When you no longer chance after an avoidant partner, you will also prioritize your own healing. And this healing isn’t just about healing from childhood trauma but any existing wounds you got from the chase. Thus, you’ll be able to get closure which also contributes to your personal growth.

So like we said earlier, when you stop chasing after someone who is emotionally unavailable, you’ll be able to focus on a partner that’s ready and willing to invest in an emotionally balanced relationship. Above everything, you’ll gain more self confidence and fully realize you deserve the best. This shift won’t just balance your romantic relationships but all interpersonal interactions.

What Happens When You Stop Chasing an Avoidant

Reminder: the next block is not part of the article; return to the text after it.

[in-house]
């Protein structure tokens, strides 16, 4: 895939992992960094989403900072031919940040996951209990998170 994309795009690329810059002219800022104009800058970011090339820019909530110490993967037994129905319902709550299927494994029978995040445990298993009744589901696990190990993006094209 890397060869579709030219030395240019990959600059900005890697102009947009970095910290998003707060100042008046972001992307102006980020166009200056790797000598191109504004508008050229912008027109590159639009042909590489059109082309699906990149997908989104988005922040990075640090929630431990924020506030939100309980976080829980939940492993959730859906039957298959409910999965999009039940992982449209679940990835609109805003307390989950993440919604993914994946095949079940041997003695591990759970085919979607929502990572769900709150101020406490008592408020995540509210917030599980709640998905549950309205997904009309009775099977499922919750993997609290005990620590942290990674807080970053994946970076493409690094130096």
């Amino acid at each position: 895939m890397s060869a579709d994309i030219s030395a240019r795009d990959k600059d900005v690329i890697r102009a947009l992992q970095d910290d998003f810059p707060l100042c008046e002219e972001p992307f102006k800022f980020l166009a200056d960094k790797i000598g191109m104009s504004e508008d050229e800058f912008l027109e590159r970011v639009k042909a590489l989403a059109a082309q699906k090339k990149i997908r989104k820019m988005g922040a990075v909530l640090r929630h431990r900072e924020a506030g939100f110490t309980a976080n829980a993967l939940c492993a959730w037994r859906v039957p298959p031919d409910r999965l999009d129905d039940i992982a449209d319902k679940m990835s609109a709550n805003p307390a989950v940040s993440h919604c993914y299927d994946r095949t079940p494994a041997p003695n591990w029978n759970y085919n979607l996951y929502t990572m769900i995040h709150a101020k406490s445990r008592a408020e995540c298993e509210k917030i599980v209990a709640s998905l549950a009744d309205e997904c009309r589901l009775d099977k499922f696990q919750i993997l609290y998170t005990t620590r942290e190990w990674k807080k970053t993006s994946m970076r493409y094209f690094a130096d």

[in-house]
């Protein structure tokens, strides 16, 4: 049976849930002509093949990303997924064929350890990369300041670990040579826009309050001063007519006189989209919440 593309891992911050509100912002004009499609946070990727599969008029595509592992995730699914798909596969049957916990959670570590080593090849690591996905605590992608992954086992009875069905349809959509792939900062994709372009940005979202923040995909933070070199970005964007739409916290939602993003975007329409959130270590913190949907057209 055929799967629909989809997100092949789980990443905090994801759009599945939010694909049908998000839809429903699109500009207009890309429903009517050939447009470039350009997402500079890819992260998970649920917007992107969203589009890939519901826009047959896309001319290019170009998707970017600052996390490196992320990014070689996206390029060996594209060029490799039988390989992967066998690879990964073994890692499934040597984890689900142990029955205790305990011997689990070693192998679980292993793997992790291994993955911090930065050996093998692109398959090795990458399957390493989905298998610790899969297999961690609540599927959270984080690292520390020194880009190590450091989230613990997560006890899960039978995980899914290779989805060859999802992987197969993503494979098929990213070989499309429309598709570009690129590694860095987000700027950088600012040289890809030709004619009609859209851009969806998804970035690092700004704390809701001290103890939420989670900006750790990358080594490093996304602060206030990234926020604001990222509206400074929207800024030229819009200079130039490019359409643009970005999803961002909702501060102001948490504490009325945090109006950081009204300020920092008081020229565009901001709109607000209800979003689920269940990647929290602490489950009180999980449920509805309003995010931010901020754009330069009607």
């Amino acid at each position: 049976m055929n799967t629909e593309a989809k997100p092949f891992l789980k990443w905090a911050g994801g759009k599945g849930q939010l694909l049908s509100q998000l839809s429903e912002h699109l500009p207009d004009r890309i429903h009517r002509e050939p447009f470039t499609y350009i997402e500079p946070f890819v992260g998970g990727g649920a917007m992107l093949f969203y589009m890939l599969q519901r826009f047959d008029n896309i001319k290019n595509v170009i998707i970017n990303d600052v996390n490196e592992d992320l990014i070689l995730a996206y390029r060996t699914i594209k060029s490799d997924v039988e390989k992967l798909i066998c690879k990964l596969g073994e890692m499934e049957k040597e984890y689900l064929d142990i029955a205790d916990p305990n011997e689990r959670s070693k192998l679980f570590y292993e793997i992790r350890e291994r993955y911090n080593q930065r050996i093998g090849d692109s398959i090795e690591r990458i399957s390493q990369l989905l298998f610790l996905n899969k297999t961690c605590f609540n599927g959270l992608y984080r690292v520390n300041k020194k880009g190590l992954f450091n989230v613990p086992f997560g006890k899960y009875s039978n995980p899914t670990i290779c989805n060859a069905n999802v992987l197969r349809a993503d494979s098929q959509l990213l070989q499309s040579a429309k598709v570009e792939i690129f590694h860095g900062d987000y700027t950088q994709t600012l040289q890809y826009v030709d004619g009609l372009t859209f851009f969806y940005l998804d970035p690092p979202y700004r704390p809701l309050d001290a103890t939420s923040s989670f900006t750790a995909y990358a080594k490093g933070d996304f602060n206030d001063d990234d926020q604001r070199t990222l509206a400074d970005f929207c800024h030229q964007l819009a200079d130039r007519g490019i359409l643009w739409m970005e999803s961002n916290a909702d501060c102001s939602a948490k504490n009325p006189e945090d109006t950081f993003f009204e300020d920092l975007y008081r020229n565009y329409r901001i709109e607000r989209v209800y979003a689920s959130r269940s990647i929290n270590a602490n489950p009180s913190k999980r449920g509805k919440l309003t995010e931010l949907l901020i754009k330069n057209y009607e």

What Happens to an Avoidant Partner When You Stop Chasing

Always remember that you aren’t ending the chase because you want to push the avoidant partner to chase after you. So their reactions (or lack of) shouldn’t influence you. There’s always a possibility that they might not return, and that’s okay.

However, when you stop pursuing an avoidant partner, often initially they will relish the solitude. They might even embrace their newfound freedom and seek other connections.

Still, depending on your relationship, the lack of chase might also force them to confront their emotional void. And when they do so, it might cause them to reflect and realize the significance of your past efforts. They might even begin to understand your value in their life.

When they realize your value, they will miss you and subtly reach out. In this case, they might miss the comfort, companionship, and even the drama that the relationship once offered.

Nevertheless, don’t forget that they can still do the exact opposite. They might revert further into their shell and avoid emotional engagement.

Ultimately, what happens when you stop chasing an avoidant partner isn’t about them. It’s about building a better you that can attract that love story of your dreams.